TRANSPORT OF TROOPS BY RAILWAY.
The commission appointed last session to receive evidence on the relative merits of the broad and narrow gauges has sat several times. At the sitting of the commission on Wednesday last, Sir Willoughby Gordon, Quarter-master General of her Majesty’s Forces, was examined relative to the facilities afforded by railways for the transport of troops. The following is a condensed report of the general’s evidence:—
For the last three years and half, ending the 30th of June, there were conveyed by railway 212,000 persons, of whom 9,600 were women and 11,000 children, without a single accident being reported—a security previously unknown by any other mode of conveyance of troops.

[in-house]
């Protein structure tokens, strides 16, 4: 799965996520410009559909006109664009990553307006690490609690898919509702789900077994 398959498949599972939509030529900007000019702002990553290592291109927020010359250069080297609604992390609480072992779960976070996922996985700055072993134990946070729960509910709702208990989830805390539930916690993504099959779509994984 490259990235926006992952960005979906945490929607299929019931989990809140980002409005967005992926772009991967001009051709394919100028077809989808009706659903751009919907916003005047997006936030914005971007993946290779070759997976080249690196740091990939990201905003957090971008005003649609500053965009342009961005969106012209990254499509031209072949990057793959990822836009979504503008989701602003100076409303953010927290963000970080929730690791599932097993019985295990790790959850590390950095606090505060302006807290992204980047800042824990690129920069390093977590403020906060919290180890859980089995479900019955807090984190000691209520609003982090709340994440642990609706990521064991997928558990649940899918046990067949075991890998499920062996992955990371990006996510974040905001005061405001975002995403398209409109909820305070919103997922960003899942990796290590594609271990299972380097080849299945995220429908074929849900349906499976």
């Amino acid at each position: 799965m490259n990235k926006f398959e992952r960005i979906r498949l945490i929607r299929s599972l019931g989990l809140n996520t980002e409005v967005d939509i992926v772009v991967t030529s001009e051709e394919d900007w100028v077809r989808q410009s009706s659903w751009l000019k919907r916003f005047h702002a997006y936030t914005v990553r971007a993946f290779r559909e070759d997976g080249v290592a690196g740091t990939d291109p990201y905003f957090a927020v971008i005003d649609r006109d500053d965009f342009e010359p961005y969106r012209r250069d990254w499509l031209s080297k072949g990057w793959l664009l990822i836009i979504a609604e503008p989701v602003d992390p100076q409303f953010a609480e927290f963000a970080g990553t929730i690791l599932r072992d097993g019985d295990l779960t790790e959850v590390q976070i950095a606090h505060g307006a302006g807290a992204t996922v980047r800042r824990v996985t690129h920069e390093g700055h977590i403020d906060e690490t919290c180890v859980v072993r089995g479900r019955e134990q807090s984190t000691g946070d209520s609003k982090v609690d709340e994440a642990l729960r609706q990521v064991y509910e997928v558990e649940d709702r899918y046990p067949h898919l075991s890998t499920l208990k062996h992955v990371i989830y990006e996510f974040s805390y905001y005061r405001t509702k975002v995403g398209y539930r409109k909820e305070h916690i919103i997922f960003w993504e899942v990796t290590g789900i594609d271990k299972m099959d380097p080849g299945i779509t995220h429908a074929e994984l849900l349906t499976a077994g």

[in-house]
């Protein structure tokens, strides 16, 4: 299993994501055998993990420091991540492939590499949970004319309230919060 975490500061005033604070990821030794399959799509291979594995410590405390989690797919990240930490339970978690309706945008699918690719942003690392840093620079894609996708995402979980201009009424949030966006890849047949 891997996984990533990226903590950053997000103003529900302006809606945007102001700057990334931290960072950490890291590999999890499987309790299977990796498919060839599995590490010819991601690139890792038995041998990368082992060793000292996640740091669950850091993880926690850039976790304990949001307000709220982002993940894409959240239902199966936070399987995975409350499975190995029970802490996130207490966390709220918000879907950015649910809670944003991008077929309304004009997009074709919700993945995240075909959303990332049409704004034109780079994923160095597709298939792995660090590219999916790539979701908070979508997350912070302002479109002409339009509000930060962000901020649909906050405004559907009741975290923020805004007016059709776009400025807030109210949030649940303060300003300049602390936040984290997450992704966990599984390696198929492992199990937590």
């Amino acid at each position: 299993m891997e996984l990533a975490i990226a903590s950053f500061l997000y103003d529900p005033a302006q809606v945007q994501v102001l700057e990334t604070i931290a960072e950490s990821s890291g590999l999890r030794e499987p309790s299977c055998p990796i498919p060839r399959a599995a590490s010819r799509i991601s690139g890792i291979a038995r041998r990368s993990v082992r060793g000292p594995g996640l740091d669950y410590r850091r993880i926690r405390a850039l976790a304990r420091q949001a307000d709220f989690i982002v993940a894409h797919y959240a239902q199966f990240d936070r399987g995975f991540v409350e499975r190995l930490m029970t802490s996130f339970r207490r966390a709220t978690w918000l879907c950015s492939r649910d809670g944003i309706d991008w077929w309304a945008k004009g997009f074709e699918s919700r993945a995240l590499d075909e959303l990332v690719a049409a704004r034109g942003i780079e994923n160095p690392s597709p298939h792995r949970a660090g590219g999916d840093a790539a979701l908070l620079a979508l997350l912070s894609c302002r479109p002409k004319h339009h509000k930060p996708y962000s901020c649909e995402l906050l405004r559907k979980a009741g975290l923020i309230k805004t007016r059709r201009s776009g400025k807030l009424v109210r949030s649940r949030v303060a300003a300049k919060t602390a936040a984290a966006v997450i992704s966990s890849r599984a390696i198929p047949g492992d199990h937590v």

Witness—Certainly. The effect of the rapidity of the railways was such that they could do as much with a small army as could have formerly been done with a large one; the break of a gauge would diminish these advantages; the practical inconvenience would be similar to that of a ferry; great inconvenience would result from want of cover ; I know the stations at Paddington and at Slough, and am enabled to speak of them; the break of a gauge at Slough would cause great inconvenience from the delay that it would occasion; it would be very inconvenient to unpack the baggage and ammunition after they had been once stowed away; the effect to cavalry would be the same; it has been suggested that in case of an insurrection there would be a danger that the railways might be broken up; I do not think that could be easily done; if such a thing was expected patrols might be easily stationed on the line; the military would take care to provide against anything of that kind.
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